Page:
Career Tips From Female Physician Leaders

Stephanie Cajigal; Nancy W. Dickey, MD; Gail L. Rosseau, MD; Helena W. Rodbard, MD; Kimberly A. Skelding, MD


November 18, 2014

Medscape: How do you find the balance among your clinical work, your research work, and your personal responsibilities?

Dr Skelding: You need a lot of help at home. You need to prioritize what things you want to spend time on. For me, when I'm at work I try to be 100% at work, and then when I'm home and my son and my daughter are awake, I try to spend 100% of my time with them, doing things that are meaningful and trying to triage such things as laundry.

You need to be present with your patients when you are at work and with your colleagues, but be part of the family when you're home, which means that sometimes things like getting a paper done doesn't happen until the kids go to sleep.

Medscape: How did it help you to become involved in training opportunities early in your career?

Dr Skelding: Initially, I had a mentor who was not actually in cardiology, but in critical care, and she got me involved in research with pulmonary embolism as a resident. Her name was Angela DeAntonio. Then in my cardiology fellowship, I did research with Bill O'Neill and Cindy Grines. I had some strong female mentors early on who provided me with opportunities and taught me how to do research along the way.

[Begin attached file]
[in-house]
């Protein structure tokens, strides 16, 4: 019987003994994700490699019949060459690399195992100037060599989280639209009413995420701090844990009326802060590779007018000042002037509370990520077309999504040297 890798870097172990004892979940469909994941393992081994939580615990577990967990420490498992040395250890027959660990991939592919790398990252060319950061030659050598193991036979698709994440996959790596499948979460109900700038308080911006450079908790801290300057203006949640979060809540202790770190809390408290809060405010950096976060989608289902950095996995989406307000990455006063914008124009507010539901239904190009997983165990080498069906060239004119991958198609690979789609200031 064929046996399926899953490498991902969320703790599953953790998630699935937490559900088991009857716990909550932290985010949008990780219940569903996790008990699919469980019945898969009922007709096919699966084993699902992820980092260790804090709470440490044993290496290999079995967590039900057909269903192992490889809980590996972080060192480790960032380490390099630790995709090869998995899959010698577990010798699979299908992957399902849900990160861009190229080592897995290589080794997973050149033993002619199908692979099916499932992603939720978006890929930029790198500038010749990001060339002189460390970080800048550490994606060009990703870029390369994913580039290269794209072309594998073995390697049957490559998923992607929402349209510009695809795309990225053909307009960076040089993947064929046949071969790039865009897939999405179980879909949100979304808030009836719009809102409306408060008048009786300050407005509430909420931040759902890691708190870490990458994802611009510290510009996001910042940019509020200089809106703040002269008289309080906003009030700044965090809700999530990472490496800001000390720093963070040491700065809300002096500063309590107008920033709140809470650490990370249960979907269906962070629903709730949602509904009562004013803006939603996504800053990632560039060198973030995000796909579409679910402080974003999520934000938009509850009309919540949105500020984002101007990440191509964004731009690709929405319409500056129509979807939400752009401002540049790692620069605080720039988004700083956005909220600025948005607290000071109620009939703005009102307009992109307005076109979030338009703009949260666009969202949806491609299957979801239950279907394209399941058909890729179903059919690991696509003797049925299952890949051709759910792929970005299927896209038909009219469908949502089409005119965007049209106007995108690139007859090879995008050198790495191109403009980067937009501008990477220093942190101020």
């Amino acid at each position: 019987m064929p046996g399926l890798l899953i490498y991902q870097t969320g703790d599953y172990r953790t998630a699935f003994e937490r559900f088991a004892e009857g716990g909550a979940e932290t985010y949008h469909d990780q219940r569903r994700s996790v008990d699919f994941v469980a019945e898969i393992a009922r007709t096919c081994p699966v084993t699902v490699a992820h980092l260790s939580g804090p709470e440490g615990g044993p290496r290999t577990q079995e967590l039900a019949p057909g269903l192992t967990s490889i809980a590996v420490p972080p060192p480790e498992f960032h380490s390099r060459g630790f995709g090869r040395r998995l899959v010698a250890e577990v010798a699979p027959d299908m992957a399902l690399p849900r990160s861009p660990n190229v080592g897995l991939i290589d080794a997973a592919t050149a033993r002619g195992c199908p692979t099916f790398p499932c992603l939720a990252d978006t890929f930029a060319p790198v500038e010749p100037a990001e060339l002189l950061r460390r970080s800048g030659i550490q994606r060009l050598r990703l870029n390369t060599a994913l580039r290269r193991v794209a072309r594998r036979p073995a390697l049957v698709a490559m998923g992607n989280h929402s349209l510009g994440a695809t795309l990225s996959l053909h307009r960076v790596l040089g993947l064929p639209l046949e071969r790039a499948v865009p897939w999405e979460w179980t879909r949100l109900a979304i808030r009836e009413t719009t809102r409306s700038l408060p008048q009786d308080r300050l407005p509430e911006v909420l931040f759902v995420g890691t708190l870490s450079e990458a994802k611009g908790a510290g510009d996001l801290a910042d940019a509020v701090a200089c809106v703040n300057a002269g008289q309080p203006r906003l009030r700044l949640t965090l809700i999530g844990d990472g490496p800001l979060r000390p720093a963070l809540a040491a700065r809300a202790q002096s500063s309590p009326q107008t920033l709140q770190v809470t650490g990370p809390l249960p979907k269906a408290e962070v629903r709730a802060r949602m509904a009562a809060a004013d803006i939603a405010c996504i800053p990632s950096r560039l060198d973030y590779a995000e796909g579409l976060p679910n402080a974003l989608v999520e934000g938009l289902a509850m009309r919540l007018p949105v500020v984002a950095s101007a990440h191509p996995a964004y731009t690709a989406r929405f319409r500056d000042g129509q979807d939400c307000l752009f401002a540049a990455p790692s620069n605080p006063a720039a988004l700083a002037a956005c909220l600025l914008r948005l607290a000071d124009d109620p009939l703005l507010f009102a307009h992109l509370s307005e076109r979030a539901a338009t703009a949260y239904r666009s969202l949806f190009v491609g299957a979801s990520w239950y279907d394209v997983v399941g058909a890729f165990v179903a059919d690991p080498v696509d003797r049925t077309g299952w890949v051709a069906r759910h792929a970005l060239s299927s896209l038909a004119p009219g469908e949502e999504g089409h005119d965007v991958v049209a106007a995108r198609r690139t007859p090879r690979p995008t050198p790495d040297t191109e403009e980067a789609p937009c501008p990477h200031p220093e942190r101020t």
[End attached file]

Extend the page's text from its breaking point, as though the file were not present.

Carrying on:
Medscape: Is finding a mentor important for women who are interested in pursuing the research route?

Dr Skelding: Finding mentors in a field where there are very few women, such as the field that I am in, is a little bit challenging because you don't have as many people to choose from. It's hard to find someone who has every aspect of what you are interested in. You might do what is referred to as a "mosaic mentorship," where you talk to one person about their work lifestyle, and it might be a different person whom you talk to about the research opportunities. You find different mentors for different aspects of your career and life as you move forward.

I read a quote once by Madeleine Albright that said there is a special place in hell for women who don't help other women. I think that it is your duty as a woman in a field with little representation to strive for excellence. You need to work on rising in your position and make opportunities for other women as you move along. I mentor young fellows, and the fellows mentor residents, and the residents mentor medical students, and medical students mentor college students.

There is always an opportunity to share what you have learned, and to help women to maybe not make the same mistakes that you made. Maybe they will advance a little bit quicker because of the knowledge you can provide them with.

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